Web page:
There are a range of measures that can be taken to reduce air pollution from shale development. The EPA’s Natural Gas STAR program, a voluntary program that partners with industry, offers an extensive list of recommended technologies and practices for reducing methane and VOC emissions.
Options for reducing air emissions include:
- transitioning from diesel-powered equipment to natural gas- or solar-powered or reduced-emission engines and motors (some companies are using gas produced at the site to fuel equipment engines, thus reducing the use of diesel fuel)
- constructing pads and roads of gravel, or applying water or other dust suppressants to them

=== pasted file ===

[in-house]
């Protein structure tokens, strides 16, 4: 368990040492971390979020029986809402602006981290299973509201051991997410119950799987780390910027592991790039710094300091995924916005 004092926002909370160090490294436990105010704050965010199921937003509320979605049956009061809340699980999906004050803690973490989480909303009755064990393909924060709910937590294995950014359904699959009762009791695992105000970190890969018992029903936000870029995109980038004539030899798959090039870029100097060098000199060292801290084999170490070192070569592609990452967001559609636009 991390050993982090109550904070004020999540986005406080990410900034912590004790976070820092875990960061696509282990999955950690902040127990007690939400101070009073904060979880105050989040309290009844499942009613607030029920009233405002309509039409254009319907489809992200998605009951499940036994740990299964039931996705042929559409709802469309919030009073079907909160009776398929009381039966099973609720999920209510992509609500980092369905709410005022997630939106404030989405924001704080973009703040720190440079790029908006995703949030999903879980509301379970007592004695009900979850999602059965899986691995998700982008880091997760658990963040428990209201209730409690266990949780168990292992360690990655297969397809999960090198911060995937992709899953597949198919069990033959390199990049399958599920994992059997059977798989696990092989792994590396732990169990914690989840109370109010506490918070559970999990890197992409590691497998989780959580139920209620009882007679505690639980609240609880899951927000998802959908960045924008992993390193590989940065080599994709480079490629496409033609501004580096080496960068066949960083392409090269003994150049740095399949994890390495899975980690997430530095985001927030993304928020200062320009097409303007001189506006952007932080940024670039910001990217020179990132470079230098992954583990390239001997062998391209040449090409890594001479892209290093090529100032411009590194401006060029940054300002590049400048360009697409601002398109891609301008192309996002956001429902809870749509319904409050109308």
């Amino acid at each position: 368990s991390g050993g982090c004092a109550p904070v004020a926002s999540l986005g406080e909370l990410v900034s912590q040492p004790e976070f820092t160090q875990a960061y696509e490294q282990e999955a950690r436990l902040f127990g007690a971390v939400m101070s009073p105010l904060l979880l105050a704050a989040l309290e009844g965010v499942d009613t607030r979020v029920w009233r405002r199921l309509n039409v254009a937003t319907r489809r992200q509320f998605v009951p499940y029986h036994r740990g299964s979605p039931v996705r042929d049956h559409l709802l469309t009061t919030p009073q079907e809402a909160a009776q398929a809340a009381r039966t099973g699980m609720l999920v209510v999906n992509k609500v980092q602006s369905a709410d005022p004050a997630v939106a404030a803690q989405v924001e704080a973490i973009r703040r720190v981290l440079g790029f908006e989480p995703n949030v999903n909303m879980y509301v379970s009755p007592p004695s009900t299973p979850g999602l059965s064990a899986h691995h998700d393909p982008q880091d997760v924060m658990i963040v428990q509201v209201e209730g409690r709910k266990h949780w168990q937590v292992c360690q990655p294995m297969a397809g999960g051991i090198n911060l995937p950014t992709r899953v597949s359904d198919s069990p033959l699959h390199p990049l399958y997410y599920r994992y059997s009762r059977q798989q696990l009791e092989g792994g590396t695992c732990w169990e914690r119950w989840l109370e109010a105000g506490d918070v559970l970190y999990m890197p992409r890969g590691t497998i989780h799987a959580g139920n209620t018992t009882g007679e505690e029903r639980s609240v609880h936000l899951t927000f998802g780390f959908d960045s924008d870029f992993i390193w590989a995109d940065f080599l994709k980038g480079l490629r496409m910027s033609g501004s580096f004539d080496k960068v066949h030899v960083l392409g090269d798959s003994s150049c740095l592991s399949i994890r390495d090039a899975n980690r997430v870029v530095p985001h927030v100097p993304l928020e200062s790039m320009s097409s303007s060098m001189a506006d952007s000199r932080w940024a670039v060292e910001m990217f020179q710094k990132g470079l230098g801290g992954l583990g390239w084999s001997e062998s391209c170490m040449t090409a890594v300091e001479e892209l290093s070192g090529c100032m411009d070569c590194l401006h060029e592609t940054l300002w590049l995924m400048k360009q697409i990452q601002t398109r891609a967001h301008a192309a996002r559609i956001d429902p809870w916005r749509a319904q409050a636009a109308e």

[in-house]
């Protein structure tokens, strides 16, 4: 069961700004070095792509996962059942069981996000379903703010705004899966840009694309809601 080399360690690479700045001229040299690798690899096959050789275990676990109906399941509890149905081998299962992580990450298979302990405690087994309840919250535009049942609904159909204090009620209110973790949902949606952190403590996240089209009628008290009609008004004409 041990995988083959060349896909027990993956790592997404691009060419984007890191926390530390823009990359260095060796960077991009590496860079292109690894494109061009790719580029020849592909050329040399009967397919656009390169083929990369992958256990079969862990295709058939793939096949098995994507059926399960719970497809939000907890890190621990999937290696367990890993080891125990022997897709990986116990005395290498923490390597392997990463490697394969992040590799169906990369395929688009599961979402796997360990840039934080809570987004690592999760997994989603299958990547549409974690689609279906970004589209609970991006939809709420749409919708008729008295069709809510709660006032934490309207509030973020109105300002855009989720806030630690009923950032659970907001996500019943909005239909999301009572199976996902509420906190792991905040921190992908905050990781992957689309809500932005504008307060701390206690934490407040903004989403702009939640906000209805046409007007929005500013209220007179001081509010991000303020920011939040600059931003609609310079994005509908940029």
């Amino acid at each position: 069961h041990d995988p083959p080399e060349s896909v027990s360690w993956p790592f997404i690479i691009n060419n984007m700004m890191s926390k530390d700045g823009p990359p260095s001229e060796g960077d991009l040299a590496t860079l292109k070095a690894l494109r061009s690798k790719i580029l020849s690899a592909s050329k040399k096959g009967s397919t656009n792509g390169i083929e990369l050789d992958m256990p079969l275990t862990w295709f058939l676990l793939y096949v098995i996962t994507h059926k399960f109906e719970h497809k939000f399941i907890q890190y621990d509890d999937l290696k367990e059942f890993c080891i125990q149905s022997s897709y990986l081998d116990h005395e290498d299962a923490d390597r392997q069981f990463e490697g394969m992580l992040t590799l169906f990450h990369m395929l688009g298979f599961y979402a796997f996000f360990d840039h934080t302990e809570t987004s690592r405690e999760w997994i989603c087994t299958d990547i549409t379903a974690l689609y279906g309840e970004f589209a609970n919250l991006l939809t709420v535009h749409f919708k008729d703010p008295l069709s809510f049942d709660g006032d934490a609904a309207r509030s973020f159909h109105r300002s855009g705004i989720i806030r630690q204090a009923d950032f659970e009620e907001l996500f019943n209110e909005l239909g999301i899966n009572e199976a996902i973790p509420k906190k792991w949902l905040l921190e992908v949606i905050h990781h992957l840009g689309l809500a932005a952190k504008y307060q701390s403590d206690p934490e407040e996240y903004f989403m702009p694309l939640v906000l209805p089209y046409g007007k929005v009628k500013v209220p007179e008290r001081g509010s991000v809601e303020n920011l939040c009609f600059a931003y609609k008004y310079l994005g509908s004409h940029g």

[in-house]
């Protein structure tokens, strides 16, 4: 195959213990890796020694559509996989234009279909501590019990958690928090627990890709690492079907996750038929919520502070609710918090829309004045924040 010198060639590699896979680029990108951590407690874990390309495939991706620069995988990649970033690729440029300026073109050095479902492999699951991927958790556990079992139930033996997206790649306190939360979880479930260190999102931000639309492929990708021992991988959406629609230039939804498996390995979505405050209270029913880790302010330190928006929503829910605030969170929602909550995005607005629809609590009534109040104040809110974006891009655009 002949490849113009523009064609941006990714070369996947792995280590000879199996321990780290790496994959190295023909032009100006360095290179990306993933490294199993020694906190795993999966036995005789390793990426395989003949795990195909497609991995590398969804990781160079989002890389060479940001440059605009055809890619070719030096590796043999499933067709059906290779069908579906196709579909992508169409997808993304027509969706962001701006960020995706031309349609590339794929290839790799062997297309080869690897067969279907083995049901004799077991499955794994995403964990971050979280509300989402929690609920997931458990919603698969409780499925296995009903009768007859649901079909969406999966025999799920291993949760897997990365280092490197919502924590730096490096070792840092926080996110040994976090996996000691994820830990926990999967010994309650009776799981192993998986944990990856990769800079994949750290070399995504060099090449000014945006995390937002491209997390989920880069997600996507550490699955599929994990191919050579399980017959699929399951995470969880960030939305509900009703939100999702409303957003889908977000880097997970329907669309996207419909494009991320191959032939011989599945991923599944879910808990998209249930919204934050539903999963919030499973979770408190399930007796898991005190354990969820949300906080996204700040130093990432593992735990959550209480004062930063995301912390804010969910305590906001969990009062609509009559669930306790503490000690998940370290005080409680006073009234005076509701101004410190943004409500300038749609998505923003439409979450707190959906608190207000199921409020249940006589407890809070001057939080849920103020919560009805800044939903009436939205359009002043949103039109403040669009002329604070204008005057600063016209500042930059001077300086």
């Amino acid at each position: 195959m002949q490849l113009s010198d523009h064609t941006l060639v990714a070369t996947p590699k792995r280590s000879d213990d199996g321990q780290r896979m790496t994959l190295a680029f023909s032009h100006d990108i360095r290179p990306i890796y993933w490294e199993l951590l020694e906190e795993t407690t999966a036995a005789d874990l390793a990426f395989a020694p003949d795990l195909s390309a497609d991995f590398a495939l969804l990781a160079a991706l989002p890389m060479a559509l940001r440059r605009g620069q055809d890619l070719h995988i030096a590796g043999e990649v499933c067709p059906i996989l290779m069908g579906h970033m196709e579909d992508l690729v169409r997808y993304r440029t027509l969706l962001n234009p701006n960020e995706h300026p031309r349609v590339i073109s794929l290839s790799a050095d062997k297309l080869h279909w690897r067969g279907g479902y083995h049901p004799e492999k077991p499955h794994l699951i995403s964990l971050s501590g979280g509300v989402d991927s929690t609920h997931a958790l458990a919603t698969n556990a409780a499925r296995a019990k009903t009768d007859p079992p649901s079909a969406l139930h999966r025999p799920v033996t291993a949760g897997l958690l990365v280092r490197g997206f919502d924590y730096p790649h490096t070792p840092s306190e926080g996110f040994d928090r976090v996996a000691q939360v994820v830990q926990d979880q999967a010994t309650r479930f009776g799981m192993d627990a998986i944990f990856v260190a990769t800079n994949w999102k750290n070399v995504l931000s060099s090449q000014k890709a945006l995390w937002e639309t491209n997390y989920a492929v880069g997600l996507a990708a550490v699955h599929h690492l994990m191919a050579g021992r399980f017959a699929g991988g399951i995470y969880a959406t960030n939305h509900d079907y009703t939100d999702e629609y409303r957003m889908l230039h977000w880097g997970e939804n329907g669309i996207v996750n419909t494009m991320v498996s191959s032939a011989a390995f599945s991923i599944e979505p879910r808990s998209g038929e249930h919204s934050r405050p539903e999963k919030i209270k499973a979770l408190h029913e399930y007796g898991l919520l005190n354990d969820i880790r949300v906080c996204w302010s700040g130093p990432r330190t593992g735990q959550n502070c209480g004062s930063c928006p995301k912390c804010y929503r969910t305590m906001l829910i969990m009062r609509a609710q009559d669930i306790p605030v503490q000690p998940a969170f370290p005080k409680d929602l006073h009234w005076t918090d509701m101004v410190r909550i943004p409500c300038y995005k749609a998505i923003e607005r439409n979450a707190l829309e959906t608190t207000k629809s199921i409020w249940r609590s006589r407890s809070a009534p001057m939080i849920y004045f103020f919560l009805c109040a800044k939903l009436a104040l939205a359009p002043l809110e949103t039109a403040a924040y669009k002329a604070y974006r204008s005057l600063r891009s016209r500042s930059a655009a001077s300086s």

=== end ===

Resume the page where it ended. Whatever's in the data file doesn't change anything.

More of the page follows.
- instituting carpooling and busing programs to transport workers, thereby reducing the number of vehicles accessing the site (see Box 4. Case Study from the Mining Industry: The Good Neighbor Agreement)
- establishing driver training and incentive programs to ensure local speed limits are obeyed (also relevant to safety; see Box 9. Case Study: Driver Safety)
- establishing a community-based participatory monitoring program, in which trained and experienced volunteers conduct air sampling in the surrounding area to monitor for chemical constituents that could pose a health risk
In order to ascertain the amount of air emissions that might be coming from the site, it is important to conduct monitoring activities before, during, and after drilling takes place.